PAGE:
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This story originally appeared on PressDemocrat.com.

BODEGA BAY

A pair of dogs on board bark excitedly as the Karen Jeanne pulls alongside the high dock at The Tides Wharf, returning ashore after 35 hours to offload hundreds of live Dungeness crab for quick delivery to markets around the region.

A crane at a neighboring dock already is lifting square bins, each piled with 600 pounds of clacking, frantic crabs from another commercial boat. A third vessel circles and settles into position to wait its turn beneath a gray, late afternoon sky.

It’s nippy out, and a wind-blown evergreen tree strung with twinkle lights and tethered to the roof of a storage shed at the side of the dock suggests Christmas is near.

But there’s no letup among the workers onshore or on the boats. They’re idle only when they need to wait for something else to happen before they can start on their own particular chore. Otherwise, everyone moves fast and efficiently, aware it’s crunch time.

Their aim: Get the big, meaty crabs from oceangoing vessels to wholesale distributors and soon to consumers’ plates.

At a time of year when many gather around hearth and home, savoring the warmth of family and friends, the North Coast’s commercial crabbers are busy scratching the last out of the local season, laboring atop the waves to harvest Dungeness crab for many a holiday feast.

It is grueling, repetitive, wet and often uncomfortable work that continues as winter weather sets in — part of a mission to deliver on the ocean’s gifts and take advantage of a lucrative fishery.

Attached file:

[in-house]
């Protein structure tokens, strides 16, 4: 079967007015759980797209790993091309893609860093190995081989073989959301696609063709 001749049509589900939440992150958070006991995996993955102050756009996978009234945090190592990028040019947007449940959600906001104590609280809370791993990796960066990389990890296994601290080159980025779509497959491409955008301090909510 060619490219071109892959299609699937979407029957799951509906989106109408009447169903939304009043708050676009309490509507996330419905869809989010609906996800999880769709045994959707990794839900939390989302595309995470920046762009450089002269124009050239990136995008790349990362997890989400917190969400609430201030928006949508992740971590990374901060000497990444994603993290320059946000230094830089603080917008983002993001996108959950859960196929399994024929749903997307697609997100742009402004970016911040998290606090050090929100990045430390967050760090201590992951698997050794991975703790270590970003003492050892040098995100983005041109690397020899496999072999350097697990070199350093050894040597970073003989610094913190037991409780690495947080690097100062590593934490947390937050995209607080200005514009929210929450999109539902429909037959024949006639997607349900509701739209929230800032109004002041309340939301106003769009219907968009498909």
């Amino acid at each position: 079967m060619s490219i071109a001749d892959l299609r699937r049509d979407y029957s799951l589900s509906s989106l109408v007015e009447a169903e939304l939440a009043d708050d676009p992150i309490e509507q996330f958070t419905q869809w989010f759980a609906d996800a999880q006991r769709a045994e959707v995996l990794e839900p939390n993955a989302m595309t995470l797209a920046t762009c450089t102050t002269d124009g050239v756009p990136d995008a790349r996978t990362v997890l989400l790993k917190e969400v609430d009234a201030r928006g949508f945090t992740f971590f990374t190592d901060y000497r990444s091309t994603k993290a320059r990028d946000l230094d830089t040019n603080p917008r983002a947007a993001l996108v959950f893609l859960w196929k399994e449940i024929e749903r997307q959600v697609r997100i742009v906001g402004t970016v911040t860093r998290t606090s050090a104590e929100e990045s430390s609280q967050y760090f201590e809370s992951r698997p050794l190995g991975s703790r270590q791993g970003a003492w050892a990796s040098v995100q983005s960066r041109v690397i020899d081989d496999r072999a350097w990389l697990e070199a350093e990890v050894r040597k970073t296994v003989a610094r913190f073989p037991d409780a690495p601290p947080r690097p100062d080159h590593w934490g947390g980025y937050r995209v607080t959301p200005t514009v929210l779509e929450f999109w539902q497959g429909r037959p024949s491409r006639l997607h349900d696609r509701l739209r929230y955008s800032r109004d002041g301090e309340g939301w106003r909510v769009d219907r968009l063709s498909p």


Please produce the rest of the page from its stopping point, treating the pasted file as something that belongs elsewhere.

But it also reflects longtime North Coast traditions that take hold of people and don’t easily let go.

“You only gotta pull one crab pot that’s completely full, and it ruins you for the rest of your life,” said Lorne Edwards, president of the Fishermen’s Marketing Association of Bodega Bay and a crabber since the age of 17. “You’ll spend your life trying to do it one more time.”

Rising uncertainty in the crab fishery is taking a toll, however, a function in part of shifting ocean conditions but also of growing public alarm about unintentional whale and other animal entanglements frequently linked to crabbing gear.

For many crabbers, the outlook is daunting, likely to result in greater costs and increased restrictions.

“Nothing is normal, like it used to be,” said Danny Kammerer, 76, who sold his boat last year but still crews for others from time to time.

Aboard the Karen Jeanne, Capt. Dick Ogg is disappointed with the day’s catch as he pulls up to The Tides Wharf wholesale seafood dock.

With just days left before Christmas, demand is at its apex, but the crab stock off the Sonoma Coast is spare this year and the northernmost coast is still closed to commercial crabbing.

Ogg, a conscientious, soft-spoken man, wishes he had more product to offer his distributor and that he could better compensate his two-man crew for Christmas. They get a straight cut of what their skipper takes home even though they “do the same amount of work whether the pots are empty or the pots are full,” said Ogg, 65.

This story originally appeared on PressDemocrat.com.

On this trip, they’ve pulled about 400 heavy industrial traps from the ocean floor, emptied them, re-baited them, and thrown them back, each one marked with a buoy attached by a vertical line to mark its place. They retrieved between one and three measly crustaceans per pot, Ogg said.

The total landings come to about 1,800 pounds at a wholesale price now above $5 a pound, so it’s still a good payday for his young deckhands, each of whom takes home 20 percent.

But the season is short and the work demanding. After leaving Spud Point Marina at 5 a.m. a day earlier, they worked steadily with little break until about 8 p.m. that night — so “not a real long day,” said Ogg without irony.

They slept on the boat before starting all over the next morning, heaving awkward, circular hundred-pound cages around on the ocean and wrangling clawed, angry creatures in fight-or-flight mode.

“These guys never say a word,” Ogg said. “They just do it.”

With the unfavorable weather predicted for the weekend, when he had hoped to pull his pots a final time before the holiday, Ogg lays tentative plans with his crew and distributor for a Christmas Eve trip and delivery to help pad market supplies.